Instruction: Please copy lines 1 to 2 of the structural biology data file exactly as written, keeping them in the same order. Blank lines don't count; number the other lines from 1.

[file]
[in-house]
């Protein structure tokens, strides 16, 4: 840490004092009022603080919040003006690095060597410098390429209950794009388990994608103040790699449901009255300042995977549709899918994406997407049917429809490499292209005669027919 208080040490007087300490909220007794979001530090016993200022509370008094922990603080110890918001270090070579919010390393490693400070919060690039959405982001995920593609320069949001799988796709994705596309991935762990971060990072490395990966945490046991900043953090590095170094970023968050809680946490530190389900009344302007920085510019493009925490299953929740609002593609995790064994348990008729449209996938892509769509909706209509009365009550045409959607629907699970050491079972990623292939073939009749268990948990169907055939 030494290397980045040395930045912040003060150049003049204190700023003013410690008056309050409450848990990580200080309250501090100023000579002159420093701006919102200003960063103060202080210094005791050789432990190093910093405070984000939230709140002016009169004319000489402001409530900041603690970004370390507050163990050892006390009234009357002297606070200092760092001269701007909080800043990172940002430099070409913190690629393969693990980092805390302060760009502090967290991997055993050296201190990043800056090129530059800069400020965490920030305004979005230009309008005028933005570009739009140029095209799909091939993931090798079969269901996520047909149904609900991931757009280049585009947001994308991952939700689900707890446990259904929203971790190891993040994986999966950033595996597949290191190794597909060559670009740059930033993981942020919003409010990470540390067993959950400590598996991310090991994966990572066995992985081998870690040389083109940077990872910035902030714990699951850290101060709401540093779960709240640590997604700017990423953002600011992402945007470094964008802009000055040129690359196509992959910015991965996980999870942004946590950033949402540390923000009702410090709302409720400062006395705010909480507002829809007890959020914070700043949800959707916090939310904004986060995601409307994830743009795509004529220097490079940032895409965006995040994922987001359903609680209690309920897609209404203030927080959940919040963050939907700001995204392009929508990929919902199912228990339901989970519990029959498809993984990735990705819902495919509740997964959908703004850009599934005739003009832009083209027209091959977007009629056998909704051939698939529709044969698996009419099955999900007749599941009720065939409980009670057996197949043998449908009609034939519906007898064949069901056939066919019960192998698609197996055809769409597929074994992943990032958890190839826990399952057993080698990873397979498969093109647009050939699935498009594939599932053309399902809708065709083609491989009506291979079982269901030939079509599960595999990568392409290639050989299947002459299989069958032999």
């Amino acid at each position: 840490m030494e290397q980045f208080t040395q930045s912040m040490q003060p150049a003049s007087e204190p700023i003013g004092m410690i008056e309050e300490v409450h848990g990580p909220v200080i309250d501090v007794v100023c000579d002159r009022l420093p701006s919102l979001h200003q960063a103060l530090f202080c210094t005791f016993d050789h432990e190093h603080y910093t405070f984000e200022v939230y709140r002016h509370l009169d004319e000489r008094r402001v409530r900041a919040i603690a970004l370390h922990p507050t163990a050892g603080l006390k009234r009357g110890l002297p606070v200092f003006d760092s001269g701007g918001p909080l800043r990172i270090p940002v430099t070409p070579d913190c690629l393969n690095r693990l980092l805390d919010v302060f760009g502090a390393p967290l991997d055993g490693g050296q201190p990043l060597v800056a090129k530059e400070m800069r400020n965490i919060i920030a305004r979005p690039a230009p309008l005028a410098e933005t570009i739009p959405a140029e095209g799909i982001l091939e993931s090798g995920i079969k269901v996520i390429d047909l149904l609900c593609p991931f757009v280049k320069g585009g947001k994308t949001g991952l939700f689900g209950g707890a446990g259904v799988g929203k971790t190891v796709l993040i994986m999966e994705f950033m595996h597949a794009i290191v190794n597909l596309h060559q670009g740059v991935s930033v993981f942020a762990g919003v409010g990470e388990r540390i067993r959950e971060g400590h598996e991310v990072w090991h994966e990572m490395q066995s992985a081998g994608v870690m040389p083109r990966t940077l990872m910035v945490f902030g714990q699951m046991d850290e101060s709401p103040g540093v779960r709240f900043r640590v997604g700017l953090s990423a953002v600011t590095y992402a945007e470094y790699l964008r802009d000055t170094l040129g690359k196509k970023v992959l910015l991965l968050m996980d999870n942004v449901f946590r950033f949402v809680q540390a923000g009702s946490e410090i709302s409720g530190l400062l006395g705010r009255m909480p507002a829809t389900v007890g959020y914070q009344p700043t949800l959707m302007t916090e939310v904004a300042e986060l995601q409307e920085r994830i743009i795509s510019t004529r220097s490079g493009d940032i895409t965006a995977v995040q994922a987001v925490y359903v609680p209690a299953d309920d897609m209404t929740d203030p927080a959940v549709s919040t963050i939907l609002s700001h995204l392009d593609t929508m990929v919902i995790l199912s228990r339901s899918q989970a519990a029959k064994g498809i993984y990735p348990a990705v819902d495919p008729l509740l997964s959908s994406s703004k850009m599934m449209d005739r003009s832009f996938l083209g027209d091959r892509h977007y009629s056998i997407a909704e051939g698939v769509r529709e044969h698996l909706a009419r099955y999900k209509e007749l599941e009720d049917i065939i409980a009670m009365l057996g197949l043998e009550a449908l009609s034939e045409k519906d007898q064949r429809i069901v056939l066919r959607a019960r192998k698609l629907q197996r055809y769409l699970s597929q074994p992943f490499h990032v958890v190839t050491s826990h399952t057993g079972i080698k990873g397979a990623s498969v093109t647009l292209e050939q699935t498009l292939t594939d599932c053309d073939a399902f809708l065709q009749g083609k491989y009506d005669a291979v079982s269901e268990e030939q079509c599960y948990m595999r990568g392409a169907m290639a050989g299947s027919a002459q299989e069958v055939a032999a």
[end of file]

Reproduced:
[in-house]
């Protein structure tokens, strides 16, 4: 840490004092009022603080919040003006690095060597410098390429209950794009388990994608103040790699449901009255300042995977549709899918994406997407049917429809490499292209005669027919 208080040490007087300490909220007794979001530090016993200022509370008094922990603080110890918001270090070579919010390393490693400070919060690039959405982001995920593609320069949001799988796709994705596309991935762990971060990072490395990966945490046991900043953090590095170094970023968050809680946490530190389900009344302007920085510019493009925490299953929740609002593609995790064994348990008729449209996938892509769509909706209509009365009550045409959607629907699970050491079972990623292939073939009749268990948990169907055939 030494290397980045040395930045912040003060150049003049204190700023003013410690008056309050409450848990990580200080309250501090100023000579002159420093701006919102200003960063103060202080210094005791050789432990190093910093405070984000939230709140002016009169004319000489402001409530900041603690970004370390507050163990050892006390009234009357002297606070200092760092001269701007909080800043990172940002430099070409913190690629393969693990980092805390302060760009502090967290991997055993050296201190990043800056090129530059800069400020965490920030305004979005230009309008005028933005570009739009140029095209799909091939993931090798079969269901996520047909149904609900991931757009280049585009947001994308991952939700689900707890446990259904929203971790190891993040994986999966950033595996597949290191190794597909060559670009740059930033993981942020919003409010990470540390067993959950400590598996991310090991994966990572066995992985081998870690040389083109940077990872910035902030714990699951850290101060709401540093779960709240640590997604700017990423953002600011992402945007470094964008802009000055040129690359196509992959910015991965996980999870942004946590950033949402540390923000009702410090709302409720400062006395705010909480507002829809007890959020914070700043949800959707916090939310904004986060995601409307994830743009795509004529220097490079940032895409965006995040994922987001359903609680209690309920897609209404203030927080959940919040963050939907700001995204392009929508990929919902199912228990339901989970519990029959498809993984990735990705819902495919509740997964959908703004850009599934005739003009832009083209027209091959977007009629056998909704051939698939529709044969698996009419099955999900007749599941009720065939409980009670057996197949043998449908009609034939519906007898064949069901056939066919019960192998698609197996055809769409597929074994992943990032958890190839826990399952057993080698990873397979498969093109647009050939699935498009594939599932053309399902809708065709083609491989009506291979079982269901030939079509599960595999990568392409290639050989299947002459299989069958032999």